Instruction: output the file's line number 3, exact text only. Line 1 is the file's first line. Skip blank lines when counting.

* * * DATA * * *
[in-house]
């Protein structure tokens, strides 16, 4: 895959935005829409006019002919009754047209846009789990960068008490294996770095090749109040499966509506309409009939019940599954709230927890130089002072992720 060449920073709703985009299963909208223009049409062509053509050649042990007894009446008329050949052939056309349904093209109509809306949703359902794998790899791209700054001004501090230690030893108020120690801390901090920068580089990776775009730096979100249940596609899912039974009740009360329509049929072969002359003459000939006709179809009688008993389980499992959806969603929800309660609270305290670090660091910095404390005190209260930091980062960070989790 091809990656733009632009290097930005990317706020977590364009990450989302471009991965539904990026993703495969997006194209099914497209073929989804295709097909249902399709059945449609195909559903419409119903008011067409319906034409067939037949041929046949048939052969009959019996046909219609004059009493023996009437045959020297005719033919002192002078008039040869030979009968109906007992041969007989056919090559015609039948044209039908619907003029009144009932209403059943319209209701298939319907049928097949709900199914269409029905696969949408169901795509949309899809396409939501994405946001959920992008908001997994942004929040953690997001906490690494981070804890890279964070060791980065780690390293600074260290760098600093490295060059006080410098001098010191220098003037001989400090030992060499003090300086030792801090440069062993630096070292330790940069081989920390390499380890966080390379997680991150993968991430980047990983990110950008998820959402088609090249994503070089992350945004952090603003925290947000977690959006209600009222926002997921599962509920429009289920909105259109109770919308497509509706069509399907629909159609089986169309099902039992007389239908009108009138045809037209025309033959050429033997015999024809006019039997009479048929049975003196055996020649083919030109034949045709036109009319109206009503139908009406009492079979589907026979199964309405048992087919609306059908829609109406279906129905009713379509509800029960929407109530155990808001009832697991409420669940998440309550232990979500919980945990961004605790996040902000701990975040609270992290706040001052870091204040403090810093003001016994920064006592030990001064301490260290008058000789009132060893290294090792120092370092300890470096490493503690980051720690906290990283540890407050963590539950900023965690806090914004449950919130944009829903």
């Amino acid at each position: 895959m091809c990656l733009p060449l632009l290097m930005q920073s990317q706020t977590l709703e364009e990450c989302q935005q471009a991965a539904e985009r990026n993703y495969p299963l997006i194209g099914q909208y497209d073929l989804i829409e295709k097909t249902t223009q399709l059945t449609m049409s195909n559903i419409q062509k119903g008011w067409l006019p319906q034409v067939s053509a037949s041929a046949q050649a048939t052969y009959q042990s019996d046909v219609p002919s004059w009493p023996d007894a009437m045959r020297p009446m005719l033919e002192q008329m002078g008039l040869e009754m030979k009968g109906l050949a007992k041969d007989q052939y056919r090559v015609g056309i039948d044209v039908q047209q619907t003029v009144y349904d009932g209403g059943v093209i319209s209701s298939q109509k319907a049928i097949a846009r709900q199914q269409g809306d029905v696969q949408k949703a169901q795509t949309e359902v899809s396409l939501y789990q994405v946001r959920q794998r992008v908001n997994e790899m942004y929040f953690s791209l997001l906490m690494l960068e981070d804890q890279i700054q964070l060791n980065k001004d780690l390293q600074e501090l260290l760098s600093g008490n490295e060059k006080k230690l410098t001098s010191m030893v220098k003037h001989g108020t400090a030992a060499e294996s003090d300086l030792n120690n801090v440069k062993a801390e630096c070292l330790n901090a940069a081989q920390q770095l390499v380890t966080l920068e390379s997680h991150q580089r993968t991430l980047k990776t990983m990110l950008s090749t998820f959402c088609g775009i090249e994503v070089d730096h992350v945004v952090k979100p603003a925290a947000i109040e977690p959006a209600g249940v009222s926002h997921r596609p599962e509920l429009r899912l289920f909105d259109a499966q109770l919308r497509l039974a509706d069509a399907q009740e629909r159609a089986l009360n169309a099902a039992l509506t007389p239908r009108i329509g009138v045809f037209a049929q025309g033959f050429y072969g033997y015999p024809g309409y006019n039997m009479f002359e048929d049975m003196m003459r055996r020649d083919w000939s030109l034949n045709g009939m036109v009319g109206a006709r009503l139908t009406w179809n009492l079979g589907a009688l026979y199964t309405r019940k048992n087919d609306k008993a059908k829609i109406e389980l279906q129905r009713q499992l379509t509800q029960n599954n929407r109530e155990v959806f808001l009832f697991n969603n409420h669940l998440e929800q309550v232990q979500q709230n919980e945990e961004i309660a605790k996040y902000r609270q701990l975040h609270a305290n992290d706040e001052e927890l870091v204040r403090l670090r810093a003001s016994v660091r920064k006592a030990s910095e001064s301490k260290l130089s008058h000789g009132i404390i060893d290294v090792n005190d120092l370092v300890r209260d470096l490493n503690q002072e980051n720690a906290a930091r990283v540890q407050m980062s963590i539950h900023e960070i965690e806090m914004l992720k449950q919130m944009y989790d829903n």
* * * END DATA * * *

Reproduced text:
């Amino acid at each position: 895959m091809c990656l733009p060449l632009l290097m930005q920073s990317q706020t977590l709703e364009e990450c989302q935005q471009a991965a539904e985009r990026n993703y495969p299963l997006i194209g099914q909208y497209d073929l989804i829409e295709k097909t249902t223009q399709l059945t449609m049409s195909n559903i419409q062509k119903g008011w067409l006019p319906q034409v067939s053509a037949s041929a046949q050649a048939t052969y009959q042990s019996d046909v219609p002919s004059w009493p023996d007894a009437m045959r020297p009446m005719l033919e002192q008329m002078g008039l040869e009754m030979k009968g109906l050949a007992k041969d007989q052939y056919r090559v015609g056309i039948d044209v039908q047209q619907t003029v009144y349904d009932g209403g059943v093209i319209s209701s298939q109509k319907a049928i097949a846009r709900q199914q269409g809306d029905v696969q949408k949703a169901q795509t949309e359902v899809s396409l939501y789990q994405v946001r959920q794998r992008v908001n997994e790899m942004y929040f953690s791209l997001l906490m690494l960068e981070d804890q890279i700054q964070l060791n980065k001004d780690l390293q600074e501090l260290l760098s600093g008490n490295e060059k006080k230690l410098t001098s010191m030893v220098k003037h001989g108020t400090a030992a060499e294996s003090d300086l030792n120690n801090v440069k062993a801390e630096c070292l330790n901090a940069a081989q920390q770095l390499v380890t966080l920068e390379s997680h991150q580089r993968t991430l980047k990776t990983m990110l950008s090749t998820f959402c088609g775009i090249e994503v070089d730096h992350v945004v952090k979100p603003a925290a947000i109040e977690p959006a209600g249940v009222s926002h997921r596609p599962e509920l429009r899912l289920f909105d259109a499966q109770l919308r497509l039974a509706d069509a399907q009740e629909r159609a089986l009360n169309a099902a039992l509506t007389p239908r009108i329509g009138v045809f037209a049929q025309g033959f050429y072969g033997y015999p024809g309409y006019n039997m009479f002359e048929d049975m003196m003459r055996r020649d083919w000939s030109l034949n045709g009939m036109v009319g109206a006709r009503l139908t009406w179809n009492l079979g589907a009688l026979y199964t309405r019940k048992n087919d609306k008993a059908k829609i109406e389980l279906q129905r009713q499992l379509t509800q029960n599954n929407r109530e155990v959806f808001l009832f697991n969603n409420h669940l998440e929800q309550v232990q979500q709230n919980e945990e961004i309660a605790k996040y902000r609270q701990l975040h609270a305290n992290d706040e001052e927890l870091v204040r403090l670090r810093a003001s016994v660091r920064k006592a030990s910095e001064s301490k260290l130089s008058h000789g009132i404390i060893d290294v090792n005190d120092l370092v300890r209260d470096l490493n503690q002072e980051n720690a906290a930091r990283v540890q407050m980062s963590i539950h900023e960070i965690e806090m914004l992720k449950q919130m944009y989790d829903n």